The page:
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Grateful Student Story: Laura Smith

Laura SmithLaura Smith had always loved horses. Born and raised in eastern Pennsylvania, she recalled telling her mom of her career goals that she “just wanted to work with horses and be happy.” She graduated college with a degree in equine science and worked at a racehorse breeding farm in western Pennsylvania and as a veterinary technician in Ohio. While her love of horses remained, the long hours, low pay and the physical demands of the vet tech field took a toll on her.

Laura became intrigued by the idea of moving to the field of human medicine and applied to Aultman College. But the fear of going back to school kept her from enrolling in classes. She worked in manufacturing for five years until her job was eliminated. She decided to try again at Aultman College and began as a health sciences major, then moving into the associate of science in radiography program. “This time, I stuck with it,” she said.

Laura chose Aultman College for several reasons. “They really seemed like they were focused on their mission and on creating future employees. I also loved the small classes and liked the idea of being able to build relationships with my professors,” she said.

Laura’s work in the veterinary world paid off during her education. “My equine degree definitely helped. Horses have many of the same bones as humans – just in different places – and the organs work the same. I had taken X-rays of horses before. I knew sterile technique and how to gown a doctor,” she said. “It was a joke among my classmates how I would always compare the concepts we were learning to how they applied in a horse.”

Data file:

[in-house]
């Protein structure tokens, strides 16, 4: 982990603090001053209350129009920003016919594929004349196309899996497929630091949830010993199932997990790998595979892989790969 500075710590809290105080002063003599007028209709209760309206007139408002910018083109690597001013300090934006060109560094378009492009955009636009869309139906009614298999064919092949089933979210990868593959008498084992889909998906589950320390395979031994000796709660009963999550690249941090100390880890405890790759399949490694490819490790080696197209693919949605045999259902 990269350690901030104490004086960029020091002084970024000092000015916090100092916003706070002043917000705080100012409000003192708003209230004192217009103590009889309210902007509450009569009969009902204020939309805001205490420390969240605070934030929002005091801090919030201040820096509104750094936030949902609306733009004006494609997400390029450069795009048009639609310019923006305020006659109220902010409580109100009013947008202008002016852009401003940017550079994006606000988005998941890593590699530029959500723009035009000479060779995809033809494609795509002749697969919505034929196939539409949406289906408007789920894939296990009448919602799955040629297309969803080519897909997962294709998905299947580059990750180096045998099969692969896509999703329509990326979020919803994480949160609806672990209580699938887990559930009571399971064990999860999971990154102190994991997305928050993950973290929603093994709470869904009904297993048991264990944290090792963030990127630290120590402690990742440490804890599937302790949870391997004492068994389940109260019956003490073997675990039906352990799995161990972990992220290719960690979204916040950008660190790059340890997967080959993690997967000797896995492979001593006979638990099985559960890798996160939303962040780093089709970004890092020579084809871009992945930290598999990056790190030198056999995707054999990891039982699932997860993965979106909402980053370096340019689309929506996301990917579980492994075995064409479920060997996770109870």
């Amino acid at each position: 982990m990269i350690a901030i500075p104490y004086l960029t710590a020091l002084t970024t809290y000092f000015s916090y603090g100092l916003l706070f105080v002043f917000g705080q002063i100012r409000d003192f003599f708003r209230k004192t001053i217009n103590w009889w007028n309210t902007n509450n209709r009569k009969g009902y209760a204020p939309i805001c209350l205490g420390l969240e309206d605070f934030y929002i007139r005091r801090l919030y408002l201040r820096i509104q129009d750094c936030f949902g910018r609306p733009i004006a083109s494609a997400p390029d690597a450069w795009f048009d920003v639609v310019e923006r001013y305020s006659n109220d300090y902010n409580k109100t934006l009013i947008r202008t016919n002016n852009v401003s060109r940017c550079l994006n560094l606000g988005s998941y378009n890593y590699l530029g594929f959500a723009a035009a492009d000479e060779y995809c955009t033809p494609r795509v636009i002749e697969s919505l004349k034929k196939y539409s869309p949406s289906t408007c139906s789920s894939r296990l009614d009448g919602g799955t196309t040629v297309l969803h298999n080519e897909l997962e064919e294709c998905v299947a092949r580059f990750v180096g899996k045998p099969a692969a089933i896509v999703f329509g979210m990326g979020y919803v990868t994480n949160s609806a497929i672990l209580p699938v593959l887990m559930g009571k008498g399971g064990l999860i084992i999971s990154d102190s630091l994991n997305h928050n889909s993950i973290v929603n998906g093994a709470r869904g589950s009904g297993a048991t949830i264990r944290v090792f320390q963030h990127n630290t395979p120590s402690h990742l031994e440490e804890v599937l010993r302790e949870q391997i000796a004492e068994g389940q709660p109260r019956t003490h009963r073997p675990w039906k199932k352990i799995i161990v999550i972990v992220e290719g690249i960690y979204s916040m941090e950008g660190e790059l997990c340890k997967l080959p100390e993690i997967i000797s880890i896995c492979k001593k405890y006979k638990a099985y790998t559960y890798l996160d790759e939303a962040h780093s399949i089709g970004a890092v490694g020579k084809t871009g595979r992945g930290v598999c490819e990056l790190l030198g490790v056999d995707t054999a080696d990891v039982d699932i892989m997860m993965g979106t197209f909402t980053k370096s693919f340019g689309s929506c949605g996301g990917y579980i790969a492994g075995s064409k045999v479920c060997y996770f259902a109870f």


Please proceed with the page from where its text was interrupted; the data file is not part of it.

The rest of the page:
But transitioning from caring for horses to caring for humans required some transitional thinking. “As a vet tech, if a horse even looks at you wrong, you sedate them,” said Laura with a laugh. “You can’t do that to a human.”

Calling herself a natural introvert, Laura said her Aultman College education really helped her with empathy and communication skills, along with providing with a solid technical education. “I cannot stress enough how good the professors are and how much they helped me. They truly make the knowledge stick, and they are so passionate,” she said.

The financial burden of returning to school was heavy, especially in light of the school loans she already had from her equine degree. “I tried to be as thrifty as possible,” Laura said. She credits her boyfriend and family for helping with living expenses so she could focus on school. She also had an external part-time job that offered tuition reimbursement benefits and participated in Aultman College’s Federal Work-Study program, working in the college’s financial aid office.

Laura is also grateful for the scholarship dollars she received. The Rick and Vicki Haines Family Scholarship, 1892 Endowed Scholarship, Austin-Bailey Scholarship and Class of 1959 Scholarship she earned during her educational journey helped her cross the finish line. “Every scholarship I received made a difference,” said Laura. “I am just so thankful to those donors who give so generously to help students they don’t know, without expecting anything in return.”

Laura graduated with her degree in radiography technology on May 2, 2024. After she passes her registry exam, she plans to begin working as a CT scan technician in a small ambulatory emergency department. “I feel very equipped for my radiology career,” said Laura.